We would like to allow her to post stickies but not change her permissions otherwise.

User forum permissions, pick user
User forum permissions, pick user


We first enter her name by entering it in the Find a member field and pressing Submit. See screenshot above.

User forum permissions, select a forum
User forum permissions, select a forum

Then we pick the forums where we want the permissions applied. In this case, it makes sense to select the Teachers forums category and the forums inside it. Once selected, press Submit. See screenshot above.

On the next screen, the role shows no role assigned because no user role has been applied. The user still has a group role applied. Click on the Advanced permissions link.

You can then select any permissions you want to grant. In this case, I granted the Can post stickies permission by changing it to Yes. Since multiple forums should be show on the screen, do this for each forum in the category. See screenshot below, which shows only the permissions for the category.


User forum permissions, advanced permissions
User forum permissions, advanced permissions

Clicking the Apply permissions button will make the permission stick for this forum, or do all then press the Apply all permissions button at the bottom. Now Jane Doe has the necessary added permission, but it was done outside of the forum role.


Understanding roles, part four – administrator roles

It’s tempting to think of administrators as one size fits all, but you can have various kinds of administrators. The kinds of administrators are based on the roles they are given.

If you don’t want to be granular about administrator privileges, simply add the user to the administrator’s group: ACP > Users and groups > Groups > Manage groups > Administrators > Members. In the Add Users block, enter the usernames on separate lines that you want to make administrators. Use the Find a member link if needed, and press Submit when done. See the screenshot below.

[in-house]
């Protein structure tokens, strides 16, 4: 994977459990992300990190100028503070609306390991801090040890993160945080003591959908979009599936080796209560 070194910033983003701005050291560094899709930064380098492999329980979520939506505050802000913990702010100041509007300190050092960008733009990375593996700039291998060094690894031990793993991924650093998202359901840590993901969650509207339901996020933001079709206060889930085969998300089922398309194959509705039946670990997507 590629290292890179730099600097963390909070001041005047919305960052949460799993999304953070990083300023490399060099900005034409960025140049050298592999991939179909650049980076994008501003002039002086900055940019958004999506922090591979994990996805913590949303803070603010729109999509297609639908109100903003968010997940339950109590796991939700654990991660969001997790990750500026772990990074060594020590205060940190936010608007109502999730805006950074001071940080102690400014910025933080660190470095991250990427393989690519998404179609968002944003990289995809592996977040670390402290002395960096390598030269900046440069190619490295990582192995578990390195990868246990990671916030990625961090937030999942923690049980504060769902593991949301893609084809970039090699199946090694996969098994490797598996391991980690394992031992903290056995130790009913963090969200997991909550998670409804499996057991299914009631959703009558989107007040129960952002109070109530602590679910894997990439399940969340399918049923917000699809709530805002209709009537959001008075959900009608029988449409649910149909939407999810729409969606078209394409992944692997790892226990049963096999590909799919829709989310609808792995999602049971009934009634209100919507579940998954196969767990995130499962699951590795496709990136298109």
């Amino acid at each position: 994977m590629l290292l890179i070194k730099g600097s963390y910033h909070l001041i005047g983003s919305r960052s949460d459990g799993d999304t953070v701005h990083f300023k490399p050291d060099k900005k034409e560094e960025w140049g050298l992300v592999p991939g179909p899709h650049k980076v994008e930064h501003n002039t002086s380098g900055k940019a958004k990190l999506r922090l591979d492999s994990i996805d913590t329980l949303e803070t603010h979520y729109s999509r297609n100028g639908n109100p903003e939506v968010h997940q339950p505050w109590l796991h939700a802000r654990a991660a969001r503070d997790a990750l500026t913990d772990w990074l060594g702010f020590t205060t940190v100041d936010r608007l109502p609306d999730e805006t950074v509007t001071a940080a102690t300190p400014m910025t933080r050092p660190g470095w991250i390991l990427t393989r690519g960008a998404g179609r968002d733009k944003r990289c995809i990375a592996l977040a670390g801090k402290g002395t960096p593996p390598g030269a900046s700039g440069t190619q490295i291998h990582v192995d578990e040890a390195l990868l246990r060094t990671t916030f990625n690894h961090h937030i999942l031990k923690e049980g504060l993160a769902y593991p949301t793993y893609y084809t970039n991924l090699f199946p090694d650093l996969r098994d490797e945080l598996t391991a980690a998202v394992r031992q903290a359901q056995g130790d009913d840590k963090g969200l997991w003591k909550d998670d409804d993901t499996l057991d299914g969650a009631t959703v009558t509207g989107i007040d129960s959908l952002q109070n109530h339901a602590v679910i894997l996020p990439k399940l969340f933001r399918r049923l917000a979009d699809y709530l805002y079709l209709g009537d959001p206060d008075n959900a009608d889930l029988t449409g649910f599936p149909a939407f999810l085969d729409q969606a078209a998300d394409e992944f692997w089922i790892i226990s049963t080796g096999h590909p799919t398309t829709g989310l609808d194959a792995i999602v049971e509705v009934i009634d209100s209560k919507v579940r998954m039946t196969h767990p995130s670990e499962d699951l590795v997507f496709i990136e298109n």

Adding an administrator
Adding an administrator

These new administrators will inherit the Standard Admin.

There are four administrator roles:

  • Standard Admin. Has access to most administrative features but is not allowed to use server or system related tools.

  • Full Admin. Has access to all administrative functions of this board. Not recommended.

  • Forum Admin. Can access the forum management and forum permission settings.

  • User and Groups Admin. Can manage groups and users: Able to change permissions, settings, manage bans, and manage ranks.

The main role to worry about is the Full Admin role, because if you grant it, then you are giving the administrator virtually complete control of the board. The administrator is not technically a founder but might as well be since they can do pretty much anything a founder can do too except make themselves a founder or create additional administrators.

If you want to make someone a founder, you first must already have founder privileges.

ACP > Users and Groups > Manage users

Enter the user’s name and press Submit. In the Founder field select Yes and press Submit.

You can also create a new Administrator role if you want similar to the process used for moderators: ACP > Permissions > Permission roles > Admin roles > Create role

Large and busy boards might find a need to assign people to the Forum Admin and User and Group Admin roles.

These new administrators get into the Administration Control Panel the same way as you do: by selecting the link in the navigation bar or from the link that appears in the footer.

Understanding roles, part three – moderator roles

In addition to having global versus forum-specific moderators, phpBB allows you to place moderators into various roles. The permissions of the role determine how much power a moderator has. These moderators roles come out of the box:

  • Standard moderator. This type of moderator can use most moderating tools, but cannot ban users or change the post author.

  • Simple moderator. This type of moderator can only use basic topic actions. They cannot send warnings or use the moderation queue.

  • Full moderator. This type of moderator can use all moderating features, including banning.

  • Queue moderator. This type of moderator can use the Moderation Queue to validate and edit posts, but nothing else.

There is nothing to stop you from changing the default permissions for these moderator roles. The process is similar to changing user roles.

You could create a new moderator role. Let’s say you have a popular and busy forum with a lot of topics that are out of place. You want to keep the primary moderator for handling the bigger duties, but delegate moving topics, splitting topics, merging topics and locking topics to another type of moderator via a moderator role.

ACP > Permissions > Permission Roles > Moderator roles